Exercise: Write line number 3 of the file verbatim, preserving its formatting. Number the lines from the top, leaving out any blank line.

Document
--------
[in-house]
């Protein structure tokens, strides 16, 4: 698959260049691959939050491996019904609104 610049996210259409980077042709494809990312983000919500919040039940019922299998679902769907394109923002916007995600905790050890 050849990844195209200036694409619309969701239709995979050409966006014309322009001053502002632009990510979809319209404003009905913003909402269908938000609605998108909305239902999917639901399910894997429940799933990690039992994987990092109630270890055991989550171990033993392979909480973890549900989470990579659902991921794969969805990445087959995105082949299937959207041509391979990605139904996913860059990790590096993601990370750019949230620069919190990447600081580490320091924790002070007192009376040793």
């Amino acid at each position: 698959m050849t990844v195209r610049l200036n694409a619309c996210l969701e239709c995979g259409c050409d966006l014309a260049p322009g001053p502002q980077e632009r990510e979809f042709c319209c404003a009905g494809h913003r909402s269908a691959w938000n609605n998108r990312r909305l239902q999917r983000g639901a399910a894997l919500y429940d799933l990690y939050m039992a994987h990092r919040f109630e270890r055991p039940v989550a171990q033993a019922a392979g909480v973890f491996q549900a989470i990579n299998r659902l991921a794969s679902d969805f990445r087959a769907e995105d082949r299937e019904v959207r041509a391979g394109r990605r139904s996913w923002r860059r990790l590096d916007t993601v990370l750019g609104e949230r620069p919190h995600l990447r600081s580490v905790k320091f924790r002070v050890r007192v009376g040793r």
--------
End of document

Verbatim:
């Amino acid at each position: 698959m050849t990844v195209r610049l200036n694409a619309c996210l969701e239709c995979g259409c050409d966006l014309a260049p322009g001053p502002q980077e632009r990510e979809f042709c319209c404003a009905g494809h913003r909402s269908a691959w938000n609605n998108r990312r909305l239902q999917r983000g639901a399910a894997l919500y429940d799933l990690y939050m039992a994987h990092r919040f109630e270890r055991p039940v989550a171990q033993a019922a392979g909480v973890f491996q549900a989470i990579n299998r659902l991921a794969s679902d969805f990445r087959a769907e995105d082949r299937e019904v959207r041509a391979g394109r990605r139904s996913w923002r860059r990790l590096d916007t993601v990370l750019g609104e949230r620069p919190h995600l990447r600081s580490v905790k320091f924790r002070v050890r007192v009376g040793r």